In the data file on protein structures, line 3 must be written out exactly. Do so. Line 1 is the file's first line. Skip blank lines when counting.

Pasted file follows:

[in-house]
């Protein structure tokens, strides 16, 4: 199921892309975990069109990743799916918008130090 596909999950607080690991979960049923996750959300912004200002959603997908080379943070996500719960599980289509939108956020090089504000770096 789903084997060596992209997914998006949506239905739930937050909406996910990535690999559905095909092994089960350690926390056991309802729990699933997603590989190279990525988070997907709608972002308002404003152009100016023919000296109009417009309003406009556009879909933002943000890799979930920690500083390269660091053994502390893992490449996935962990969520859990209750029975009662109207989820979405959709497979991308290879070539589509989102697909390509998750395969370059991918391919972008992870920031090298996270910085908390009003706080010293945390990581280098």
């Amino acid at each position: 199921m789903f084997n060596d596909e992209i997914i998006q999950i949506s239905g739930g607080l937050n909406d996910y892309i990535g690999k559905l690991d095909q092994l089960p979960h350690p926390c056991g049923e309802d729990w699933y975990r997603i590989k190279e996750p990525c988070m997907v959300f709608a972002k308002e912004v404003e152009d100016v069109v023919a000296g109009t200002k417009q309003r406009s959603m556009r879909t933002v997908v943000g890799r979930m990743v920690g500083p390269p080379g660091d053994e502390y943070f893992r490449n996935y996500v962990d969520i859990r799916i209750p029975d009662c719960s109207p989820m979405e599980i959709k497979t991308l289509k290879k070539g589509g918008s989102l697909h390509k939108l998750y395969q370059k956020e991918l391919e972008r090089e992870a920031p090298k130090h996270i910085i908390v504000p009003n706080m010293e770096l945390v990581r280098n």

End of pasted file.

């Amino acid at each position: 199921m789903f084997n060596d596909e992209i997914i998006q999950i949506s239905g739930g607080l937050n909406d996910y892309i990535g690999k559905l690991d095909q092994l089960p979960h350690p926390c056991g049923e309802d729990w699933y975990r997603i590989k190279e996750p990525c988070m997907v959300f709608a972002k308002e912004v404003e152009d100016v069109v023919a000296g109009t200002k417009q309003r406009s959603m556009r879909t933002v997908v943000g890799r979930m990743v920690g500083p390269p080379g660091d053994e502390y943070f893992r490449n996935y996500v962990d969520i859990r799916i209750p029975d009662c719960s109207p989820m979405e599980i959709k497979t991308l289509k290879k070539g589509g918008s989102l697909h390509k939108l998750y395969q370059k956020e991918l391919e972008r090089e992870a920031p090298k130090h996270i910085i908390v504000p009003n706080m010293e770096l945390v990581r280098n």